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Weather

Patrick Doumit
Second grade, Annunciation
High 92 Low 63
Sunny
Full forecast on
page 2A.
Five Questions
1 The Crosby-Sinatra-Kelly flm High
Society was a musical remake of what
classic flm?
2 What U.S. president broke the
Twenty-Year Curse?
3 Who replaced the U.S. Postal
Service as sponsor of its champion
cycling team in 2004?
4 What landlocked nation still has a
naval ensign despite having lost its
access to the sea in 1884s War of
the Pacifc?
5 Whose sayings may have been
collected in the hypothetical Q Doc-
ument?
Answers, 8B
inside
Classifeds 7B
Comics 6B
Obituaries 5A
Opinions 4A
LocaL FoLks
Doris Hardy owns Century 21
Doris Hardy and Associates in
Columbus.
caLendar
Today
MUW gallery reception: The
public is invited to a free recep-
tion from 5:30-7 p.m. for Share
the Wealth: a Print Exchange
Exhibition at the Eugenia Sum-
mer Gallery in the Mississippi
University for Women Art and
Design Building on campus. For
more information, call 662-329-
7341.
Lyceum jazz: Mississippi
States Lyceum Series season
opens with jazz recording artist
Gretchen Parlato at 7:30 p.m.
in Lee Halls Bettersworth
Auditorium on campus. Tickets
are $15 general admission. For
tickets or more information, visit
lyceum.msstate.edu or contact
the Center for Student Activities,
662-325-2930.
Saturday, Sept. 21
Garden tours and open
house: The MSU Extension
Service presents free garden
tours and an open house from
9-11 a.m. near the A.B. McKay
Food Research and Enology Lab
on the North Farm Campus. See
ongoing seminars and demos on
native plants, roses, trees and
more. For information, contact
Dr. Geoffrey Denny, 662-325-
1682.
DISPATCH CUSTOMER SERVICE 328-2424 | NEWSROOM 328-2471
EstablishEd 1879 | Columbus, mississippi
CdispatCh.Com
F
R
E
E
!
thursday | sEptEmbEr 19, 2013
Micah Green/Dispatch Staff
President of Yoko-
hama Mississippi,
Tadaharu Yamamo-
to, Alan Easome,
senior director of
operations for Yo-
kohama Tire Cor-
poration and John
Davis of Cadence
Bank, exit the East
Mississippi Com-
munity College
stage after ad-
dressing a crowd
of over 200 at the
Golden Triangle
LINK Quarterly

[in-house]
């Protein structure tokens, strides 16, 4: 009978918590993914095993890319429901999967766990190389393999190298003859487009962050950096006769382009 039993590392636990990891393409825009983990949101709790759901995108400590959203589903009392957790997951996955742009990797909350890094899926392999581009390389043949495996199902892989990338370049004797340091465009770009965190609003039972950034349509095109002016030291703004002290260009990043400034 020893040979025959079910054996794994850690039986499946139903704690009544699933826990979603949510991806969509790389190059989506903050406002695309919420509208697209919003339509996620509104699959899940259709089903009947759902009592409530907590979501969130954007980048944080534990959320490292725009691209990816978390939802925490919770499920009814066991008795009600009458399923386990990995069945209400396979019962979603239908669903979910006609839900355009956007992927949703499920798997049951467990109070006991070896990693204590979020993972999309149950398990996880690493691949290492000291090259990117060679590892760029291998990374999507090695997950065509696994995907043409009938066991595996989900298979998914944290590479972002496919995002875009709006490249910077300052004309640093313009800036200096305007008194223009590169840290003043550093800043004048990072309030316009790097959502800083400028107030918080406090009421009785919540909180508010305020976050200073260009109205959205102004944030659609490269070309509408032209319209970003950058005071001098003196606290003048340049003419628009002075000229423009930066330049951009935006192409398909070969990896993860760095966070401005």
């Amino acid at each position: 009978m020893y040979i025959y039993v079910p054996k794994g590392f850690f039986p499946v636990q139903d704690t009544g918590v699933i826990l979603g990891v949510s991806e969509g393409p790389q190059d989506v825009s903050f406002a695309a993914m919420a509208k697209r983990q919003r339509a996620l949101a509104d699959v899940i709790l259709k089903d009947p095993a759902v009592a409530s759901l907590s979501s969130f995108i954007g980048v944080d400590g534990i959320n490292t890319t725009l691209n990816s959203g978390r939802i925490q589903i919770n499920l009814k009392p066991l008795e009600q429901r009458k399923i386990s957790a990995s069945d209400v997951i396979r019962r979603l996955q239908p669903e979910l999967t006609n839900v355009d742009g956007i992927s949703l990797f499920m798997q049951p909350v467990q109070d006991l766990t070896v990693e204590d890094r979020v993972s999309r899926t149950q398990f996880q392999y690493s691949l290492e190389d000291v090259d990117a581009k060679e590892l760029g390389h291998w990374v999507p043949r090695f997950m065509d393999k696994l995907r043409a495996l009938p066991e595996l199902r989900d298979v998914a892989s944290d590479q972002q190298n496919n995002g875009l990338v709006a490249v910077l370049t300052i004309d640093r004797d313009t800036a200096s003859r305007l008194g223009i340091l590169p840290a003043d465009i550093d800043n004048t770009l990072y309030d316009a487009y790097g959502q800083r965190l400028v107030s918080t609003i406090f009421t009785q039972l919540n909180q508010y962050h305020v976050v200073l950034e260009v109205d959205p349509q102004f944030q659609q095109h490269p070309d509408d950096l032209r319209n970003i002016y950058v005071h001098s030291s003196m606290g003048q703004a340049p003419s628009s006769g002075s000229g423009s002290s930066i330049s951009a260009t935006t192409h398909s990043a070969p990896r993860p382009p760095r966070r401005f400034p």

Luncheon Wednes-
day afternoon.
Autopsy: MSU
student was
thrown from,
run over by
truck
Emboldened House GOP presses fght on Obamacare
By DONNA CASSATA
The Associated Press
WASHINGTON Emboldened con-
servatives who forced House Republican
leaders to push a stopgap spending bill
that unravels President Barack Obamas
health care law are digging in for a long
fght, determined to stop Obamacare
before the frst individual signs up in less
than two weeks.
Just ask the two lawmakers one a
frst-term businessman from North Car-
olina, the other a self-described North
Georgia country boy elected just months
after Obama signed the law who
spurred the rank and fle to pressure the
leadership on the tea partys signature is-
sue.
Our resolve on this
is unrelenting, said Rep.
Mark Meadows, whose let-
ter in July to House Speak-
er John Boehner, R-Ohio,
and Majority Leader Eric
Cantor, R-Va., called for col-
laboration to defund one
of the largest grievances in our time and
attracted 79 Republicans.
Lobbied hard by outside conservative
A big day for Clay County
By NATHAN GREGORy
ngregory@cdispatch.com
As Yokohama offcials pre-
pare to break ground on a Clay
County tire manufacturing
plant next Monday, behind-
the-scenes work has been
taking place to get the project
started on the right foot, Gold-
en Triangle Development Link
and West Point offcials said.
During the Links quarter-
ly luncheon Wednesday, Yo-
kohama Mississippi President
Tadaharu Yamamoto was on
hand to introduce himself to
guests as Link CEO Joe Max
Higgins explained the prog-
ress made on and off the proj-
ect site.
Construction of the park-
ing lot that will serve as a trail-
er city to put the contractors in
is nearly done, Higgins said.
This is the calm before the
storm. Just because you dont
More than 140 republicans signed on to the bill to keep
the government running and delay the health care law
See OBAMACARE, 6A
Yokohama groundbreaking set for Monday
See YOKOHAMA, 6A
Meadows
Classical Week 2013
Micah Green/Dispatch Staff
Blake Stacy, Zachary Cuny and Nicholas Dinep-Scheider carry Collin Smith during rehearsal for The Brothers Menaechmus
behind Griffs Hall on the campus of Mississippi State Tuesday night. The production is part of the Shackouls Honors College
Classical Week 2013, a celebration of Greek, Roman and other cultures of the ancient world. Performances begin next Thurs-
day September 26 at 5:00 p.m. in the Zacharias Village Courtyard on campus.
By CARL SMITH
csmith@cdispatch.com
Oktibbeha County consol-
idation efforts could yield a
long-discussed partnership
with Mississippi State Uni-
versity to establish a demon-
stration school, or at least a
more-rigorous partnership,
which will help the university
engage in rural renewal efforts
on an education-
al level.
David Shaw,
MSUs vice presi-
dent for research
and economic de-
velopment, told
fellow consolida-
tion committee
members Wednesday that the
university is interested in a
partnership which could allow
its students to take teaching
theorem out of the classroom
and into a real-world setting:
Oktibbeha Countys own
schools.